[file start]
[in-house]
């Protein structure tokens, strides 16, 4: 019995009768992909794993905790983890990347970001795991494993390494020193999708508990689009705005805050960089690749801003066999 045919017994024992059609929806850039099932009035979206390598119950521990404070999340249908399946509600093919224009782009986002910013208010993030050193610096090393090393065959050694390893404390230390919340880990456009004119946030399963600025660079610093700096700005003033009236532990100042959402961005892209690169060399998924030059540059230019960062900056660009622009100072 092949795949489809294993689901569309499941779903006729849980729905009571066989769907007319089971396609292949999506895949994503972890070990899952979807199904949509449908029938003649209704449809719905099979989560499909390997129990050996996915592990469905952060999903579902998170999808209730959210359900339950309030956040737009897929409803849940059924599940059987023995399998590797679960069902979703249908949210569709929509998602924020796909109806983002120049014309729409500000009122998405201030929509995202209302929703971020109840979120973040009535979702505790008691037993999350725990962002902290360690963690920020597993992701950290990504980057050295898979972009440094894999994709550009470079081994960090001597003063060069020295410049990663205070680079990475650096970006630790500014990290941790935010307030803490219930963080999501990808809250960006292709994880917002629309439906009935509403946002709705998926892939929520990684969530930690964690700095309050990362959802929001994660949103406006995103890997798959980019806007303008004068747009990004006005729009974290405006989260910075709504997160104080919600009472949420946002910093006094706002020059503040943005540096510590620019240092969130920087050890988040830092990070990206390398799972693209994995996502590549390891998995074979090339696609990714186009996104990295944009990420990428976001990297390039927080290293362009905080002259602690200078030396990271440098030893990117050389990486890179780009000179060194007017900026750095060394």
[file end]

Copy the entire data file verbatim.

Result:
[in-house]
């Protein structure tokens, strides 16, 4: 019995009768992909794993905790983890990347970001795991494993390494020193999708508990689009705005805050960089690749801003066999 045919017994024992059609929806850039099932009035979206390598119950521990404070999340249908399946509600093919224009782009986002910013208010993030050193610096090393090393065959050694390893404390230390919340880990456009004119946030399963600025660079610093700096700005003033009236532990100042959402961005892209690169060399998924030059540059230019960062900056660009622009100072 092949795949489809294993689901569309499941779903006729849980729905009571066989769907007319089971396609292949999506895949994503972890070990899952979807199904949509449908029938003649209704449809719905099979989560499909390997129990050996996915592990469905952060999903579902998170999808209730959210359900339950309030956040737009897929409803849940059924599940059987023995399998590797679960069902979703249908949210569709929509998602924020796909109806983002120049014309729409500000009122998405201030929509995202209302929703971020109840979120973040009535979702505790008691037993999350725990962002902290360690963690920020597993992701950290990504980057050295898979972009440094894999994709550009470079081994960090001597003063060069020295410049990663205070680079990475650096970006630790500014990290941790935010307030803490219930963080999501990808809250960006292709994880917002629309439906009935509403946002709705998926892939929520990684969530930690964690700095309050990362959802929001994660949103406006995103890997798959980019806007303008004068747009990004006005729009974290405006989260910075709504997160104080919600009472949420946002910093006094706002020059503040943005540096510590620019240092969130920087050890988040830092990070990206390398799972693209994995996502590549390891998995074979090339696609990714186009996104990295944009990420990428976001990297390039927080290293362009905080002259602690200078030396990271440098030893990117050389990486890179780009000179060194007017900026750095060394």